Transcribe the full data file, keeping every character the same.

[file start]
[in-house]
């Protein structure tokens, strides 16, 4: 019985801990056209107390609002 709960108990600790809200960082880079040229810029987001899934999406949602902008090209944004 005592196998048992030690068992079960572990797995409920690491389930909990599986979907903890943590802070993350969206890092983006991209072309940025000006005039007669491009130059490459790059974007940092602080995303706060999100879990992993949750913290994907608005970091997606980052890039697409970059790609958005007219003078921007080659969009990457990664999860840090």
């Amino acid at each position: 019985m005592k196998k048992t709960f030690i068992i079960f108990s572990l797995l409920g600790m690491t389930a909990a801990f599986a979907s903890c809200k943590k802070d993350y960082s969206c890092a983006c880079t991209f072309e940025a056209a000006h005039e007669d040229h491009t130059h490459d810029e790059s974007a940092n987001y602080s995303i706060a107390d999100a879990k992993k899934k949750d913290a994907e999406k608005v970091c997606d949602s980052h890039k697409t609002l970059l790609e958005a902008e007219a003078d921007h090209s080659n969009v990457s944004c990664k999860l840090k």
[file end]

[in-house]
């Protein structure tokens, strides 16, 4: 019985801990056209107390609002 709960108990600790809200960082880079040229810029987001899934999406949602902008090209944004 005592196998048992030690068992079960572990797995409920690491389930909990599986979907903890943590802070993350969206890092983006991209072309940025000006005039007669491009130059490459790059974007940092602080995303706060999100879990992993949750913290994907608005970091997606980052890039697409970059790609958005007219003078921007080659969009990457990664999860840090």
């Amino acid at each position: 019985m005592k196998k048992t709960f030690i068992i079960f108990s572990l797995l409920g600790m690491t389930a909990a801990f599986a979907s903890c809200k943590k802070d993350y960082s969206c890092a983006c880079t991209f072309e940025a056209a000006h005039e007669d040229h491009t130059h490459d810029e790059s974007a940092n987001y602080s995303i706060a107390d999100a879990k992993k899934k949750d913290a994907e999406k608005v970091c997606d949602s980052h890039k697409t609002l970059l790609e958005a902008e007219a003078d921007h090209s080659n969009v990457s944004c990664k999860l840090k």